Saturday, June 27, 2009

Tribute to Magritte

In Genlux magazine appeared on January 29th, 2009 a formidable editorial by the photographer Andrew Matusik. It’s called "Sir Realist" and gives a new interpretation of the well known paintings by the Belgian surrealist René Magritte (1898–1967).

René Magritte: La Magie Noire (1933/34)

and the new tribute by Andrew Matusik:

René Magritte: La Chateau des Pyrenees (1959)

and the interpretation by Andrew Matusik:

Tuesday, June 23, 2009

Patriotic Pin-Ups

On the cover of Vanity Fair in January 2009 was a very patriotic photo by Annie Leibovitz (so it may be more ironical).

But this photo is a quotation of a pin-up by the painter Rolf Armstrong (1889-1960). It dates from 1945 and was called "The Winning Combination". So it was a celebration of the end of the Second World War.

Maybe Leibovitz was just celebrating the end of the Bush era.

Thursday, June 18, 2009


In 2008 Paris Hilton started the new promo for her fragrance Fairy Dust. There she dressed up as a fairy or as something that she thought may look like one.

But the modern conception how fairies has to look like is strongly influenced by paintings from the 19th century like this one by the British artist John Atkinson Grimshaw (1836-1893).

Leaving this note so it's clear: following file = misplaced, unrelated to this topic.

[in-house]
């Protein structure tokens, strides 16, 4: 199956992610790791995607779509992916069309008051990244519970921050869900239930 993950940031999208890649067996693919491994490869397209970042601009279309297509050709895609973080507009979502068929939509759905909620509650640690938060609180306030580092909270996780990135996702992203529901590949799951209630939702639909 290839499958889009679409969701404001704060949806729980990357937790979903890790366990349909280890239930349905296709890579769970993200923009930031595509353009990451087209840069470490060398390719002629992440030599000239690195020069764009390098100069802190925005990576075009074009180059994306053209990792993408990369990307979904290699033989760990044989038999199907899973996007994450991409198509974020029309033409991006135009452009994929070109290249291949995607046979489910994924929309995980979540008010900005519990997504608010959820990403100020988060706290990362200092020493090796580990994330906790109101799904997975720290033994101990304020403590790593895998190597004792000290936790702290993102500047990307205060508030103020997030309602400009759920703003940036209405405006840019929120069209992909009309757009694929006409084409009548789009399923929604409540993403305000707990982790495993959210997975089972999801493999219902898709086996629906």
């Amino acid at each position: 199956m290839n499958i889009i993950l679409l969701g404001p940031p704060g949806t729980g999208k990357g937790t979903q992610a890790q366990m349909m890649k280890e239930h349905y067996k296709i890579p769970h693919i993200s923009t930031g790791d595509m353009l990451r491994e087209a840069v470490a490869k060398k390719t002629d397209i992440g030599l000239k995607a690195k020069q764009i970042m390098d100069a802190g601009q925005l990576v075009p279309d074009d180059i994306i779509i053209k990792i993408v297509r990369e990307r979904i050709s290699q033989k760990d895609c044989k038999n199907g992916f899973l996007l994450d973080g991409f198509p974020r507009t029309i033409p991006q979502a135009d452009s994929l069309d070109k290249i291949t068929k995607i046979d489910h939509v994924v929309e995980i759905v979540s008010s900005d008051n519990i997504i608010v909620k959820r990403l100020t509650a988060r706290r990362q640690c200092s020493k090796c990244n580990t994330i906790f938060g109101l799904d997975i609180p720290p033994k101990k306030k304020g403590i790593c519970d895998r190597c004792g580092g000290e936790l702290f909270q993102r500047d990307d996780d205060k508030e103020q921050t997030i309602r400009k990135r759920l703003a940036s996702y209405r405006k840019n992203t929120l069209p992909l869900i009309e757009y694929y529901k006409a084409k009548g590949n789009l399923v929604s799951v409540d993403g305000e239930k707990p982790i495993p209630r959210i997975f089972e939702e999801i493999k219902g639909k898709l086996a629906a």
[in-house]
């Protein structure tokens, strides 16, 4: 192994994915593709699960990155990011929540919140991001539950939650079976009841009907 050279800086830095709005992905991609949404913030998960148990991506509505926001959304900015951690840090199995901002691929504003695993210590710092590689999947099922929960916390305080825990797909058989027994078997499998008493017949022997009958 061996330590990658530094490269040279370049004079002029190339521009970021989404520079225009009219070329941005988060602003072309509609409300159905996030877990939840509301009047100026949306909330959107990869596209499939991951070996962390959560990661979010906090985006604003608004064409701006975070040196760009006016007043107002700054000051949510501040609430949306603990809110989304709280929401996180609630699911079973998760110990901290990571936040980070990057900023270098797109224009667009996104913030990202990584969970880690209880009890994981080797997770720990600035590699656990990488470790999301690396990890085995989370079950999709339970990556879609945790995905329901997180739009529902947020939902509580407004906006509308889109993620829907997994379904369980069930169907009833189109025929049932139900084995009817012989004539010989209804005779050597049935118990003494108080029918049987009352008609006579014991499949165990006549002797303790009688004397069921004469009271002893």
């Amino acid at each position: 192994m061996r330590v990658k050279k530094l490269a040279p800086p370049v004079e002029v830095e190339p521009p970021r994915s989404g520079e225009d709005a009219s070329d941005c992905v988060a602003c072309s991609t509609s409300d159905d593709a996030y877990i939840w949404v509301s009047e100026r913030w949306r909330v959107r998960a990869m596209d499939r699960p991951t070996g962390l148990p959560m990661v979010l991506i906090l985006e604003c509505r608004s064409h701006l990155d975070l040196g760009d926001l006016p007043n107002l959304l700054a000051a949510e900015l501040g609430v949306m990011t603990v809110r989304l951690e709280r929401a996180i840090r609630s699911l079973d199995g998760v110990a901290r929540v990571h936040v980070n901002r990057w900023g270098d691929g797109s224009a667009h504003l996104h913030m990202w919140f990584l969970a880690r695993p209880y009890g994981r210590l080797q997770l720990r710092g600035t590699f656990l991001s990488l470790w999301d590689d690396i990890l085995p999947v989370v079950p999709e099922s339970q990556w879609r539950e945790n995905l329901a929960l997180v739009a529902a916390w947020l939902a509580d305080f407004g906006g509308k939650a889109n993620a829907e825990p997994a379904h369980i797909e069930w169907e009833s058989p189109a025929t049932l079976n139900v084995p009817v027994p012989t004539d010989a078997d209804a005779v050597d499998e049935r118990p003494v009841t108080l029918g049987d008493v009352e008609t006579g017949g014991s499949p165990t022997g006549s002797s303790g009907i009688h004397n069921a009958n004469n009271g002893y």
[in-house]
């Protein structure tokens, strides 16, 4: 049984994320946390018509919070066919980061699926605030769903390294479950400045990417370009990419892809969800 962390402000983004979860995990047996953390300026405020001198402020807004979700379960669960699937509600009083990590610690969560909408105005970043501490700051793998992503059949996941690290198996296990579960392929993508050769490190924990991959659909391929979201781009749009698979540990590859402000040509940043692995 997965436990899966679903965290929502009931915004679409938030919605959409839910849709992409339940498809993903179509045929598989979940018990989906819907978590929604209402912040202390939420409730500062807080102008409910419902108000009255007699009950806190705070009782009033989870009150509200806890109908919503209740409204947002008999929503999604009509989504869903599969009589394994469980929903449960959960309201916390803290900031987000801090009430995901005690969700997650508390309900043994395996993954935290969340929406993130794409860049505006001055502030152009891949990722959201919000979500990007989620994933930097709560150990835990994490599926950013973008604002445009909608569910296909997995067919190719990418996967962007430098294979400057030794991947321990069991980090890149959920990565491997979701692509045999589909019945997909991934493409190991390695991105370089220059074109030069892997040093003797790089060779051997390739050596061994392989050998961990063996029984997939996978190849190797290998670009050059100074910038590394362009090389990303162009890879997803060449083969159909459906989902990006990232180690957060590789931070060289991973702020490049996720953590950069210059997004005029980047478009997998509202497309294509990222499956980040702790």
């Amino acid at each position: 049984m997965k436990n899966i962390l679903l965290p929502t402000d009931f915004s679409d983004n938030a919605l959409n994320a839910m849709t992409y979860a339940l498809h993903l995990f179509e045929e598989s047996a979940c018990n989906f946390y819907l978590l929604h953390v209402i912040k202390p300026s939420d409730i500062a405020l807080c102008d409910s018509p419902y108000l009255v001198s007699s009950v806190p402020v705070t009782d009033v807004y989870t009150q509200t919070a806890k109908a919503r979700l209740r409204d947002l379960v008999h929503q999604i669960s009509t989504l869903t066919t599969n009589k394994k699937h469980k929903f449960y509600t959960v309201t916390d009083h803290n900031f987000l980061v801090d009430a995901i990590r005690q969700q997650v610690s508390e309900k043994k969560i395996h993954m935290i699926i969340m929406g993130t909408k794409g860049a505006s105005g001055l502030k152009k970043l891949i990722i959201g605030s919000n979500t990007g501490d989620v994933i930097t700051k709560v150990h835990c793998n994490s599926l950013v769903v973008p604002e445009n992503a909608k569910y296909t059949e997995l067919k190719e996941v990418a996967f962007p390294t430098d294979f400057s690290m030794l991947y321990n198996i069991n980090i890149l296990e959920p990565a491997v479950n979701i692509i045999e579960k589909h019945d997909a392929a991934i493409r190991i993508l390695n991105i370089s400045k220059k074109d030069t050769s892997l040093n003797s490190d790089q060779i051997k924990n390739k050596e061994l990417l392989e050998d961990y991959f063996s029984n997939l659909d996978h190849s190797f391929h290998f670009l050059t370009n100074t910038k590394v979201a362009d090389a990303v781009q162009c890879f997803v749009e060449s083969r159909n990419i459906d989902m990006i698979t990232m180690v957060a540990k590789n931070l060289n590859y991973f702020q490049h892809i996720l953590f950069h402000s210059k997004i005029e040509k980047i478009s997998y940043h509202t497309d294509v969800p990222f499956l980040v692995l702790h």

Spirit of the Night (1879)

Sunday, June 14, 2009


In the US edition of Harper's Bazaar appeared in September 2008 a nice series by the British photographer Alexi Lubomirski with the title "Bright Ideas"

I cannot avoid but to me it seems like a quotation of the famous paintings by Piet Mondrian (1872–1944).

Tuesday, June 9, 2009

Greek Fashion

This picture by the British fashion photographer Clive Arrowsmith reminds of the neo-classicist painting by the British artist John William Godward (1861 –1922).
I don't know if Arrowsmith knows Godward but I suppose that he has seen similar ones (there are a lot in the web and in museums).

Godward: Memories (1891)

Wednesday, June 3, 2009

Charming Facism

I think in 2008 there was a new clip for the Citroën C5, which should be sold with the slogan: "Unmistakeably German".

Well, why not. But it's a strange image of Germany, which is used by this clip. The whole scenery is taken from the thirties, the blond SS-styled guy and the Wagnerian music. To me it seems like a production by Leni Riefenstahl.

But the best, and I don’t think that this is a pure coincidence, the protagonist looks almost exactly like Jonathan Littell that English/French writer, who became famous with his novel “The Kindly Ones” the fictional memories of an SS officer and mass murderer.

So what the hell they are doing here? Telling their customers what cool guys have served in the SS and that this is unmistakeably German?